Monday, April 23, 2012

Jan's Updates April 23, 2012

Westmoreland Marcellus Citizen’s Group-Updates April 23, 2012
For articles and updates or to just vent, visit us at facebook.
To discuss candidates for the upcoming election:
For information on the state gas legislation and local control:

***Voting- Scorecard—How did your Legislators Score on Important Marcellus Votes?
The score card examined a series of votes leading up to the final passage of ACT 13.  Below are legislators representing Westmoreland County that through the majority of this legislation process either supported or opposed pro industry legislation.  It is not a reflection of just the final vote but the entire process.  For more information or to find your how your legislator scored visit the link below:

Don White, Mike Reese, Eli Evankovich, Kim Ward, Tim Solabay voted for the pro industry legislation .
Jim Ferlo, Ted Harhai, Joseph Markosek, and Deberah Kula, voted against pro industry legislation.

Other candidates:
So for those who are interested, the following candidates (in bold print) have expressed concerns about environment and/or drilling. These are the candidates i am aware of in Westmoreland County

Stuart Albaugh--(running against Kim Ward)--write in
Mary Beth Kuznik-(running against George Dunbar and another democrat)-endorsed by Allen Kukovich
Patrick Leyland-(running against Eli Evankovich)--write in
Harriet Ellenberger-(running against Mike Reese)

Attorney General --Patrick Murphy is running against Kathleen Kane for Attorney General and has sponsored legislation about the right to know toxic chemicals being used to frack.
He is also endorsed by NOW and labor.

"Patrick Murphy is the true progressive and leader we need to counterbalance Governor Corbett. He's the clear contrast with his opponent, Kathleen Kane, who's given tens of thousands of dollars to Republicans, including to Tom Corbett."

He has a 100% rating from Planned Parenthood. His League of Conservation voters scores range from 90% to 70% for various time periods. He has a 100% on League of Women Voters Children's Health Issues Score.

to see votes on various issues you can go to the vote smart site.
To view your representatives’ record, link to either of the sites posted below:


Dr. Goldstein and Jill Krietsky- May 2, UU Church in Shadyside with (see item 6)
Sandra Steingraber, Washington and Jefferson College, April 24, 7:00
Ligonier Township Supervisors Meeting, Township Building, May 1, 7:00
For a calendar of Marcellus events:

Earth Day—Thank you to Dr Cynthia Walter, Dr. Mike Atherton, and Veronica Coptis who prepared handouts and displays and manned a booth at St Vincent’s Earth Day event, to share information about Marcellus hydrofracking.
Fracking Quotes
**“This is a travesty, a tragedy, and a crime. The wonderful views of the universe from one of the world's top "Dark Sky" viewing areas will soon be lost forever. How sad, that our children, and our children's children, will never see this incredible 'show' again. I mourn for their loss.” A Patron Of Cherry Creek Park on fracking (see item #4)
** Therefore, public health authorities are prevented from having the access to data that would enable them to determine if there is an increase in an illness that a chemical might cause. Dr. Goldstein on Act 13 (see item # 5)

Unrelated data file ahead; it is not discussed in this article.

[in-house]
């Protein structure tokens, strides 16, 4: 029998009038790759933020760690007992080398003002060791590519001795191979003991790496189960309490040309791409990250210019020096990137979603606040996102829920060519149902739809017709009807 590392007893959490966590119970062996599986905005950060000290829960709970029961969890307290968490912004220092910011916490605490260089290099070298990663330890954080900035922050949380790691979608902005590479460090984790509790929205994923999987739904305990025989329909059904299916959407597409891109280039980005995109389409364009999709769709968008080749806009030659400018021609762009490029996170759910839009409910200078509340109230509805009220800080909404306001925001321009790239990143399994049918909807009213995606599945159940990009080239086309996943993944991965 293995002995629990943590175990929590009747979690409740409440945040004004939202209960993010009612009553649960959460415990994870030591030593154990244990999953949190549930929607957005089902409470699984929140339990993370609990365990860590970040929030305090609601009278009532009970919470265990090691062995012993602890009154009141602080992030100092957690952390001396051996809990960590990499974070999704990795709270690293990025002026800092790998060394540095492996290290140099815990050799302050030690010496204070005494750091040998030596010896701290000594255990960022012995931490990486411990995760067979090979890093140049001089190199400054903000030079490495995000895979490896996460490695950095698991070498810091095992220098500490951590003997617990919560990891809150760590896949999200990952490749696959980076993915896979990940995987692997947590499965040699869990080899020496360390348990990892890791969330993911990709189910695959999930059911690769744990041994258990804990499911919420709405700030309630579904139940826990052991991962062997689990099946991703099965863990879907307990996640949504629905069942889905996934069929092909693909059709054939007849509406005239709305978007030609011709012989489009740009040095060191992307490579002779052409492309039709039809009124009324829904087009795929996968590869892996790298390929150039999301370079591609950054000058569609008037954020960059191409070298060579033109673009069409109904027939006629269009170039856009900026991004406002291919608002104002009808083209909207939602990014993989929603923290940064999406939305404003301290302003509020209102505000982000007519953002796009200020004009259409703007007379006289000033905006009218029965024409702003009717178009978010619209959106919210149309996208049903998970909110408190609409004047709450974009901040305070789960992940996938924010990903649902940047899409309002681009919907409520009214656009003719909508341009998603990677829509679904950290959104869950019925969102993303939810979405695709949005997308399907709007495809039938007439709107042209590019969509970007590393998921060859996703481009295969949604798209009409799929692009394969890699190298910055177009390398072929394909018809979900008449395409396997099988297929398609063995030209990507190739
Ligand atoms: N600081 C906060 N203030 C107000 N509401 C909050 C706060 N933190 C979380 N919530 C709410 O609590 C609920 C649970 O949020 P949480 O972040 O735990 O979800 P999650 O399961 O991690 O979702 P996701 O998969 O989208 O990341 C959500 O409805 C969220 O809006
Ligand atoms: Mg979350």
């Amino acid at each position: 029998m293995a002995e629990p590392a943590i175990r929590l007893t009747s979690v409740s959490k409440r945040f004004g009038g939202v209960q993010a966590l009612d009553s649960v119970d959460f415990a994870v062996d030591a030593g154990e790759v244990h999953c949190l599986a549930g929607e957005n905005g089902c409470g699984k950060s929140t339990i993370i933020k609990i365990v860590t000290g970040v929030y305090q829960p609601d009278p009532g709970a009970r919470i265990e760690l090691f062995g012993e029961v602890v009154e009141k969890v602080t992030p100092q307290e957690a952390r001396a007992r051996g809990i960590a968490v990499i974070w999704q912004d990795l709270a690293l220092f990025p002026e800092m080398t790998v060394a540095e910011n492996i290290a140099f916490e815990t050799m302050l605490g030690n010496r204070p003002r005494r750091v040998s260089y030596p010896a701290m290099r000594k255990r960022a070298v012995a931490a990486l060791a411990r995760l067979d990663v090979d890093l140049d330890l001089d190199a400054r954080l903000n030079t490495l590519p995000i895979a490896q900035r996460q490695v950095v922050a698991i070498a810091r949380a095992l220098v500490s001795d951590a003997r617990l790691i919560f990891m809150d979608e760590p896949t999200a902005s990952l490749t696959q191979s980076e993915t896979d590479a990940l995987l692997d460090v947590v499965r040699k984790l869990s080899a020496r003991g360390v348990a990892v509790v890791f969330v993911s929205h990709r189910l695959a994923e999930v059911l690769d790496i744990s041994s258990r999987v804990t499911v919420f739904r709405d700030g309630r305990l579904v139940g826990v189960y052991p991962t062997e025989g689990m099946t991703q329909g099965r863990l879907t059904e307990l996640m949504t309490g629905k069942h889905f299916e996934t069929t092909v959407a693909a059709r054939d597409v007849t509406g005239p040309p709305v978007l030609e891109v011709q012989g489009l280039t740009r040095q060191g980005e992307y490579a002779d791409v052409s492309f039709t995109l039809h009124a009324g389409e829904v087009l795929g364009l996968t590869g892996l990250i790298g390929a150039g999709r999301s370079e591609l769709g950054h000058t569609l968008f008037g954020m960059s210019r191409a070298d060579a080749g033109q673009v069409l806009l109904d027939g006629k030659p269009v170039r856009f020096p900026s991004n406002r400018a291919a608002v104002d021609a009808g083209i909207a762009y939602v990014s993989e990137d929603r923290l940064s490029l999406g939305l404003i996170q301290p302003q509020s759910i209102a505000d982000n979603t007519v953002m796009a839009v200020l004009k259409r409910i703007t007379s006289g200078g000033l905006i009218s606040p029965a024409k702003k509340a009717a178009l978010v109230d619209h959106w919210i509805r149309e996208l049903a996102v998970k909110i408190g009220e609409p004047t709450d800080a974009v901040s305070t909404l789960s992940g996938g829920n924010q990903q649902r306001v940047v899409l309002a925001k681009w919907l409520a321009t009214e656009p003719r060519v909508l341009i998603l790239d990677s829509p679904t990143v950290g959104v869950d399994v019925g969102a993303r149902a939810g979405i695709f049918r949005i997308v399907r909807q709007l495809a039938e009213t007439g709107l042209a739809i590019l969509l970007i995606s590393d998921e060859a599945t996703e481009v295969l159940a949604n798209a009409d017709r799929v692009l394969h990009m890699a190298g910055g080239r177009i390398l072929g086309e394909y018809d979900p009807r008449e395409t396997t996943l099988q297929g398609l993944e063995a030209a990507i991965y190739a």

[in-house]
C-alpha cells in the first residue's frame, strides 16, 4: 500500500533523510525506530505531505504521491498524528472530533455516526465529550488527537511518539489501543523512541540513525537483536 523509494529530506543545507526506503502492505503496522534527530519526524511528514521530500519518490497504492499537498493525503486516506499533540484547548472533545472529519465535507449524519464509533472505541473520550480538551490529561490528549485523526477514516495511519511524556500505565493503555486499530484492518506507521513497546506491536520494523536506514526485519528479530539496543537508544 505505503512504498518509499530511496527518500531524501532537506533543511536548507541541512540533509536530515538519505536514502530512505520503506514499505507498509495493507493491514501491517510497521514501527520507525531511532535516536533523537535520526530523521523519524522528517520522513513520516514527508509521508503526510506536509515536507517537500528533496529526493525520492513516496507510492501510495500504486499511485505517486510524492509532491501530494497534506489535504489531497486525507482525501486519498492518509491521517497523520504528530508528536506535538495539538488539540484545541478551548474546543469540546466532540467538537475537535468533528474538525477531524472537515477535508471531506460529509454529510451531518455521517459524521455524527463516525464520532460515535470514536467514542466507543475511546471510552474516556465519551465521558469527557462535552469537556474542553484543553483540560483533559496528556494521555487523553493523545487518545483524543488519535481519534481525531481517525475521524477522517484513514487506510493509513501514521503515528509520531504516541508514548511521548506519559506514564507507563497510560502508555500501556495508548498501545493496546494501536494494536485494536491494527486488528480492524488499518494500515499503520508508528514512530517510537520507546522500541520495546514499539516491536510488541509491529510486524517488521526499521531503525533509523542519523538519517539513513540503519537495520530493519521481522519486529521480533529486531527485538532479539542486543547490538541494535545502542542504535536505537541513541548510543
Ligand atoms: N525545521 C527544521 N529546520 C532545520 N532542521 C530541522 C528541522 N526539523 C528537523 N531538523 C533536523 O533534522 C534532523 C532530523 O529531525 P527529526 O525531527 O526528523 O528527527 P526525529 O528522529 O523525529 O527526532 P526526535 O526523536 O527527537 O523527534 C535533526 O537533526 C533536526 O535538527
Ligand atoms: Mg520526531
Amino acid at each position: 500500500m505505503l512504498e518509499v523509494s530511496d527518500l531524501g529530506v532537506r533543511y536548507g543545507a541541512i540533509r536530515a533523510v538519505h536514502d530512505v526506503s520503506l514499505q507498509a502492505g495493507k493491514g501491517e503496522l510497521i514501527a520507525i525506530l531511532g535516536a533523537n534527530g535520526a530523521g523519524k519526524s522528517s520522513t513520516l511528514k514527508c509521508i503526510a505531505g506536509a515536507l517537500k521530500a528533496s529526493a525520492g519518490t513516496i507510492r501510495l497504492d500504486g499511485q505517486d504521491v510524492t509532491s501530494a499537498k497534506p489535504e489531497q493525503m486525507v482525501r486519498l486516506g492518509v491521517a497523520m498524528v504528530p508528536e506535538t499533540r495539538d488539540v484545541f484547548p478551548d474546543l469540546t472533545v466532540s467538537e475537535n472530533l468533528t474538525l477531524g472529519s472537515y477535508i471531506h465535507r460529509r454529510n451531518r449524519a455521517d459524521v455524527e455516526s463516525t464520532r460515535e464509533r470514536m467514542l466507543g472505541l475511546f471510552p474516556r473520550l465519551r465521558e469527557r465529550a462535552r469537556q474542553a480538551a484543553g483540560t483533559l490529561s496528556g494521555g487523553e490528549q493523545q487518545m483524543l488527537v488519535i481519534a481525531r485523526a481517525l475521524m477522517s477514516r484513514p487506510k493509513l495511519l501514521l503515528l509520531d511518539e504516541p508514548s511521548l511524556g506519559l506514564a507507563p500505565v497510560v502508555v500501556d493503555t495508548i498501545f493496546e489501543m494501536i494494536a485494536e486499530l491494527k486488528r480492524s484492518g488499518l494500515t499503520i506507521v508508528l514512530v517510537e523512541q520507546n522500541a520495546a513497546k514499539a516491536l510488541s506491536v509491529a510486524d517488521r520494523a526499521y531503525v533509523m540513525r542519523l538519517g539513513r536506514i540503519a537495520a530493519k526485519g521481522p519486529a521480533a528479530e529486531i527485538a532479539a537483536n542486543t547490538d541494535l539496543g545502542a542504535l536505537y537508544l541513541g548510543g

All Township Residents—Call to Action !!
**Lawsuit Filed --Resolutions of Township Support Urged
Attached to this WMCG Update is a resolution supporting the lawsuit against Act 13. Act 13 precludes the use of local zoning to restrict gas operations in residential areas, restricts doctors in sharing important health data, and limits counties in the use of the impact tax (a partial list).
TO DO: Please print the resolution and take it to your next township supervisors’ meeting to request their support for this lawsuit. Supervisors should return the signed resolution to Brian Coppola and also to your state representatives.
If each of us takes an hour of our time to attend a supervisors meeting and request that they pass the resolution, we can lend real support to those giving so much of their lives to work for the citizens of this state.
Sample Statement: See our Westmoreland Marcellus Citizens’ Group blogspot, for a sample letter. (address is listed above)
Good references:
Top Ten Myths about Act 13 by Sierra Club-
Handout on Act 13 by Penn Future-
1. Allegheny County Council Passes Resolution
Allegheny County Councilman Finnerty's resolution in support of the lawsuit against Act 13 passed. Councilwomen Amanda Green Hawkins & Barbara Daly Danko signed on as co-sponsors, as did Councilman Palmieri.
Council members Rae, Gastgeb, Drodz and Ellenbogen abstained from the vote.
6 individuals from Marcellus Protest and Clean Water Action testified in support of the resolution. There were no speakers present who were opposed.
2. Judge Tells Industry and Republicans They Cannot

Intervene in Lawsuit
A Commonwealth Court judge has denied a request by the gas-drilling industry and top Republican legislators to intervene in a lawsuit challenging the constitutionality of the state's new Marcellus Shale law.
Judge Keith B. Quigley wrote that the legislators do not have a "legally enforceable interest" in defending the intent behind their law-- that the interests of the industry will be represented by the state as it defends the constitutionality of the law.
The judge turned down requests to participate in the case by Senate President Pro-Tem Joe Scarnati and House Speaker Sam Smith, as well as those by industry trade associations and companies.
Judge Quigley had granted a 120-stay to the portion of the law affecting local zoning rules. The remainder of the law went into effect on Saturday.
(Karen Langley / Pittsburgh Post-Gazette
3.EPA Passes Limited Air Regs. -But not until 2015
Summary From Matt Walker—Clean Air Council
These regulations are a step in the right direction as far as requiring proper oversight of air quality issues associated with natural gas operations. At the same time, there are definitely areas where EPA could improve. For instance, EPA is delaying technology standards for compressor stations and they have not set specific standards for methane– we will continue to push them to do these both as soon as possible.
Limited and Delayed (Summary from Pro Publica)
“On April 17, 2012, the (EPA) issued cost-effective regulations, required by the Clean Air Act, to reduce harmful air pollution from the oil and natural gas industry. The measures are designed to allow continued, growth in oil and gas production. A key rule targets one of the largest sources of toxic air pollution — the burst of gas released during the first few days after a well is first tapped but before production begins. The EPA requires that companies start using “green completions,” a technology that captures the released gas and fumes in tanks and transports them via pipelines to be sold as fuel. (The Natural Resources Defense Council has a good breakdown of the process).